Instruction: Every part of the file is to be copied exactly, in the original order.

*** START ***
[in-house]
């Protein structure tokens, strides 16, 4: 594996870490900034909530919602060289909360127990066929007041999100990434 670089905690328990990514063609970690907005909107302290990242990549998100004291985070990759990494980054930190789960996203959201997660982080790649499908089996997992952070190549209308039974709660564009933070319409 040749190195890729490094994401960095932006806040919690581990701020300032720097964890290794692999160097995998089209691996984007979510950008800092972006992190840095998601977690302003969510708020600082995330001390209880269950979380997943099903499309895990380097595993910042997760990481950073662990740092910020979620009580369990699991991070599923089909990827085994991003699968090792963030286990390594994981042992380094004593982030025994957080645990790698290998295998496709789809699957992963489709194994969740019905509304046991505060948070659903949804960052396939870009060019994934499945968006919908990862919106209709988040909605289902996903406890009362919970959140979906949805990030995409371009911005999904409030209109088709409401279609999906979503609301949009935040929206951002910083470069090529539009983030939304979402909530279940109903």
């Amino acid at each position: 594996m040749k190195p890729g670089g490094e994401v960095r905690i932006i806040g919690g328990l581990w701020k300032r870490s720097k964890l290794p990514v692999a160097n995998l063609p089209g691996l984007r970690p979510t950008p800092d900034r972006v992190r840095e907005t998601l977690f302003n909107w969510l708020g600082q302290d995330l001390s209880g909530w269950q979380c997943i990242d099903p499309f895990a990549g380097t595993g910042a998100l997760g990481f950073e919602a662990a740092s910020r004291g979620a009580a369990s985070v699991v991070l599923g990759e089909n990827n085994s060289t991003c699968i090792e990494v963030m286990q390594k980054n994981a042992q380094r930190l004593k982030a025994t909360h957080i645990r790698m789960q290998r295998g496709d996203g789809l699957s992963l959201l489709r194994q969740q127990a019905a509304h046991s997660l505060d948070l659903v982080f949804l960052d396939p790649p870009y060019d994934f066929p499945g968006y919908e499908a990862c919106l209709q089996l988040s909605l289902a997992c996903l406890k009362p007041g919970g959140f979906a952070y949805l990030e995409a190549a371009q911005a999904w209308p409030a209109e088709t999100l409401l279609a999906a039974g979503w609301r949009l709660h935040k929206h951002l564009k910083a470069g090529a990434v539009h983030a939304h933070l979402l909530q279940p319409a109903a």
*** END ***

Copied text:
[in-house]
């Protein structure tokens, strides 16, 4: 594996870490900034909530919602060289909360127990066929007041999100990434 670089905690328990990514063609970690907005909107302290990242990549998100004291985070990759990494980054930190789960996203959201997660982080790649499908089996997992952070190549209308039974709660564009933070319409 040749190195890729490094994401960095932006806040919690581990701020300032720097964890290794692999160097995998089209691996984007979510950008800092972006992190840095998601977690302003969510708020600082995330001390209880269950979380997943099903499309895990380097595993910042997760990481950073662990740092910020979620009580369990699991991070599923089909990827085994991003699968090792963030286990390594994981042992380094004593982030025994957080645990790698290998295998496709789809699957992963489709194994969740019905509304046991505060948070659903949804960052396939870009060019994934499945968006919908990862919106209709988040909605289902996903406890009362919970959140979906949805990030995409371009911005999904409030209109088709409401279609999906979503609301949009935040929206951002910083470069090529539009983030939304979402909530279940109903």
């Amino acid at each position: 594996m040749k190195p890729g670089g490094e994401v960095r905690i932006i806040g919690g328990l581990w701020k300032r870490s720097k964890l290794p990514v692999a160097n995998l063609p089209g691996l984007r970690p979510t950008p800092d900034r972006v992190r840095e907005t998601l977690f302003n909107w969510l708020g600082q302290d995330l001390s209880g909530w269950q979380c997943i990242d099903p499309f895990a990549g380097t595993g910042a998100l997760g990481f950073e919602a662990a740092s910020r004291g979620a009580a369990s985070v699991v991070l599923g990759e089909n990827n085994s060289t991003c699968i090792e990494v963030m286990q390594k980054n994981a042992q380094r930190l004593k982030a025994t909360h957080i645990r790698m789960q290998r295998g496709d996203g789809l699957s992963l959201l489709r194994q969740q127990a019905a509304h046991s997660l505060d948070l659903v982080f949804l960052d396939p790649p870009y060019d994934f066929p499945g968006y919908e499908a990862c919106l209709q089996l988040s909605l289902a997992c996903l406890k009362p007041g919970g959140f979906a952070y949805l990030e995409a190549a371009q911005a999904w209308p409030a209109e088709t999100l409401l279609a999906a039974g979503w609301r949009l709660h935040k929206h951002l564009k910083a470069g090529a990434v539009h983030a939304h933070l979402l909530q279940p319409a109903a």